Over at Debunking Christianity, apostate Hector Avalos says:
One should not let these apocalyptic interpreters forget that it is atheists who have been 100% correct in predicting that those end dates will fail, while it is believers who have been 100% incorrect. In other words, atheists (and other skeptics) have been the best "prophets" when it comes to these end dates.
To simplify, let's use round numbers. Suppose Jesus was going to return before 3000 AD. That means the odds are about 11,000 to 1 that he won't return on any particular day during that interval. Any astrologer with half a brain could safely predict that any given date for his return will be wrong. Mathematically speaking, the odds are overwhelmingly against the accuracy of any date you pull out of the hat. And that will be the case even if Jesus was, in fact, going to return before 3000 AD.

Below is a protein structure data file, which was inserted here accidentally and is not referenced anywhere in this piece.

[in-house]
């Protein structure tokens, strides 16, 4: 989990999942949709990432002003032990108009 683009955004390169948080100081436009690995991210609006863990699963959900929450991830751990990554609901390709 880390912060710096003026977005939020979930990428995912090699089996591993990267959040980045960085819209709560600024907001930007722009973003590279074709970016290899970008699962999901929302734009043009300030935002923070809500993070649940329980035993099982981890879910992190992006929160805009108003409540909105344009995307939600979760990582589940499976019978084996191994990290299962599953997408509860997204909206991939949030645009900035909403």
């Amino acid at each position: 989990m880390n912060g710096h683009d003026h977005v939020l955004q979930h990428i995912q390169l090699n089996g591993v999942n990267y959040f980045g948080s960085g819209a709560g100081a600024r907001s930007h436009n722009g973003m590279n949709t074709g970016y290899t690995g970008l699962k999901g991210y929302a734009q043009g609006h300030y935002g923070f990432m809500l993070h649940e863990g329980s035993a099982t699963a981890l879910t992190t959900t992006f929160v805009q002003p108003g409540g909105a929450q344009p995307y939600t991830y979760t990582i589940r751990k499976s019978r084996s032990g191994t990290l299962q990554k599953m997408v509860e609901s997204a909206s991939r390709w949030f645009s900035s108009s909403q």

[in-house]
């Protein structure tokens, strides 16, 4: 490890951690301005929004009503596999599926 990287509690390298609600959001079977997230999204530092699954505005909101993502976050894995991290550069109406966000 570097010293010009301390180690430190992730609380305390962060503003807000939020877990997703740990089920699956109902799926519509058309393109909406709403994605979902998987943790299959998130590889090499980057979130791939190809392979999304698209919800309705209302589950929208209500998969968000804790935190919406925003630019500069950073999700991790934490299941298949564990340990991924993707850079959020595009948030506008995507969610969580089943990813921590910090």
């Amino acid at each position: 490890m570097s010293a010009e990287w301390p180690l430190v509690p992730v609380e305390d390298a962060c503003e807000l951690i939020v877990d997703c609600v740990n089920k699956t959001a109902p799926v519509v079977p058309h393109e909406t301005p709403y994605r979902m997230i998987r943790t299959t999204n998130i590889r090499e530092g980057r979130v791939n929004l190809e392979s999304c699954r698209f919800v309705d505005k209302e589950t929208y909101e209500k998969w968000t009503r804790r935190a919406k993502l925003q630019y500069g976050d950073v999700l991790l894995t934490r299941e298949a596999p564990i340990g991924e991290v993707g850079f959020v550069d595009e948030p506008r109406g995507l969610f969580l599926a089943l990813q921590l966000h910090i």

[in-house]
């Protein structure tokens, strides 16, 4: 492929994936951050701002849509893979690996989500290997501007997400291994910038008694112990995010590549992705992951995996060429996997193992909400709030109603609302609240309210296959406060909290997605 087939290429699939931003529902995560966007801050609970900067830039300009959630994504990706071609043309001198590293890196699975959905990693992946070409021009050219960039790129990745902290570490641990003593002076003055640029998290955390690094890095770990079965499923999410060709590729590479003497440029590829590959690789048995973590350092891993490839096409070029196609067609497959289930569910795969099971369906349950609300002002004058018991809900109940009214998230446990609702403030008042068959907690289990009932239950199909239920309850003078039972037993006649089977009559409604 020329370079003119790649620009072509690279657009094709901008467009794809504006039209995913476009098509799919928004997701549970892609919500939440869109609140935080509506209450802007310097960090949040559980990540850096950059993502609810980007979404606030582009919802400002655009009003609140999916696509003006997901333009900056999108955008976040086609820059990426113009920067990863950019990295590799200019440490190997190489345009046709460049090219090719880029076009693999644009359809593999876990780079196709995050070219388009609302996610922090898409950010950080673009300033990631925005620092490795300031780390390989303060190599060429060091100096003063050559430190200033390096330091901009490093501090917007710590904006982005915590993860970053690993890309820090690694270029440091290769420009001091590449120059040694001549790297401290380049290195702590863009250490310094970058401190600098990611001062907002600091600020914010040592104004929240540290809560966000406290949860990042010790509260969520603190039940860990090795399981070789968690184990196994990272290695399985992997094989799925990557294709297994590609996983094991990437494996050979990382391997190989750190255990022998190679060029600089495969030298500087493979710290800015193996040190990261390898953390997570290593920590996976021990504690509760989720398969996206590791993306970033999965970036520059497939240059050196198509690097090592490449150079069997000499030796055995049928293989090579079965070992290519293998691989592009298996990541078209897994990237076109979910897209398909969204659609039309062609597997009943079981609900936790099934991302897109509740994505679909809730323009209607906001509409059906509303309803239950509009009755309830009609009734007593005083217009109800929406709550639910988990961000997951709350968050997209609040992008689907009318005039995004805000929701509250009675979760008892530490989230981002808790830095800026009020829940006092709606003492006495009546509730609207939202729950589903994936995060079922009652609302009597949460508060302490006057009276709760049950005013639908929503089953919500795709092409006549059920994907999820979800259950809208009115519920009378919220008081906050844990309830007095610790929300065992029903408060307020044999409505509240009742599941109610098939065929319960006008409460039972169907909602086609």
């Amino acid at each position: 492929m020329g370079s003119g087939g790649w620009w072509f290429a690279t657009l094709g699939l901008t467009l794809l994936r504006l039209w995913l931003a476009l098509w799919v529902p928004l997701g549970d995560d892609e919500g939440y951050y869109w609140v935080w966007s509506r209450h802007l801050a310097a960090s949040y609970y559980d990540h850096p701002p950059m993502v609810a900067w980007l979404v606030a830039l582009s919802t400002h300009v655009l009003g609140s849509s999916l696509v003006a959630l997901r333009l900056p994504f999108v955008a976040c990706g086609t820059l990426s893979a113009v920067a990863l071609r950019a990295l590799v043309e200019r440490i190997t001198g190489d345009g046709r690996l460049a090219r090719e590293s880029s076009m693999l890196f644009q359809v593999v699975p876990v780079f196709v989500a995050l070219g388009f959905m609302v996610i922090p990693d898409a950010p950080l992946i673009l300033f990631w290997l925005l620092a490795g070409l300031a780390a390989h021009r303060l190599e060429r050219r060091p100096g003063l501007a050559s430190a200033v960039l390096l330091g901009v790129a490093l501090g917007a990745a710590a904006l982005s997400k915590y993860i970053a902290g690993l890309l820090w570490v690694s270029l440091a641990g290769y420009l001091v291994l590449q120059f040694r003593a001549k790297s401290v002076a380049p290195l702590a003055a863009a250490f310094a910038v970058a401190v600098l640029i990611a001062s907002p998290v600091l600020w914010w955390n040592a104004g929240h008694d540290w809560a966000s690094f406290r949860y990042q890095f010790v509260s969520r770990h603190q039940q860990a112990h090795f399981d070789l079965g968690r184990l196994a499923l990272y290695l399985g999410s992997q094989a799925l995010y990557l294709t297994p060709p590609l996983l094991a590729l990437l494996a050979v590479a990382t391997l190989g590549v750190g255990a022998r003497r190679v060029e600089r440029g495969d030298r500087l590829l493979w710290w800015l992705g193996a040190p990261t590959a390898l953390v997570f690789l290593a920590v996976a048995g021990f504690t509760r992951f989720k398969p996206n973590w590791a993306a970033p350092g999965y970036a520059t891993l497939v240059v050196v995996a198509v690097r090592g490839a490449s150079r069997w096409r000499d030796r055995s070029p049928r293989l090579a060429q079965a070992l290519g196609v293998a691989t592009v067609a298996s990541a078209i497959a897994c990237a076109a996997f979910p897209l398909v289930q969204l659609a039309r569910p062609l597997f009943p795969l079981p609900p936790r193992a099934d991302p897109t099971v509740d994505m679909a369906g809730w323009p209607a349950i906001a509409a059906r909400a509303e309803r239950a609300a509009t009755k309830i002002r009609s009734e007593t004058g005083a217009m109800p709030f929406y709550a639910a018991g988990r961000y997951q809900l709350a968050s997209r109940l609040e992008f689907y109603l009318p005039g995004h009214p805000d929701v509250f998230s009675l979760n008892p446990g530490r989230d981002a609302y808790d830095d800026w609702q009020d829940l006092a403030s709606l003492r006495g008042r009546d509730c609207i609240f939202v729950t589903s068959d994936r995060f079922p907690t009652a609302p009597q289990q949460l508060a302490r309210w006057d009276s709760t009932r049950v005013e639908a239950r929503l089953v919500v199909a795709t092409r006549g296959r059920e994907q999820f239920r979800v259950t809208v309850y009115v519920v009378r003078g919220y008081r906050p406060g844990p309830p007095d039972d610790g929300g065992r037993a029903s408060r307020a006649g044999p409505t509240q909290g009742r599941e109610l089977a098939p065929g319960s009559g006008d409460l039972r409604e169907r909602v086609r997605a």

Predicting when something won't happen can be infinitely easier than predicting when it will happen. If it happens on one day, it won't happen on all the other days. The days when it won't happen outnumber the day when it will happen by many orders of magnitude. Don't pat yourself on the back when you accurately predict a nonevent. In general, it takes no foresight to predict the nonoccurence of an event on any given date.
Some events are predictable if they fall under human control. Likewise, some events are predicable if the outcome is connected to an observable a chain of causes, like running out of fuel, or the trajectory of a hurricane.
But in the abstract, a one-time event is unpredictable in the sense that it could happen at any time, yet it won't happen most days, weeks, years, centuries–even millennia (or more).
For instance, some scientists theorize that a vast asteroid struck the earth about 65 million years ago. Let's grant that for the sake of argument. Consider all the days when it didn't happen, both before and after. Yet impact craters bear witness to such events, however rare or isolated.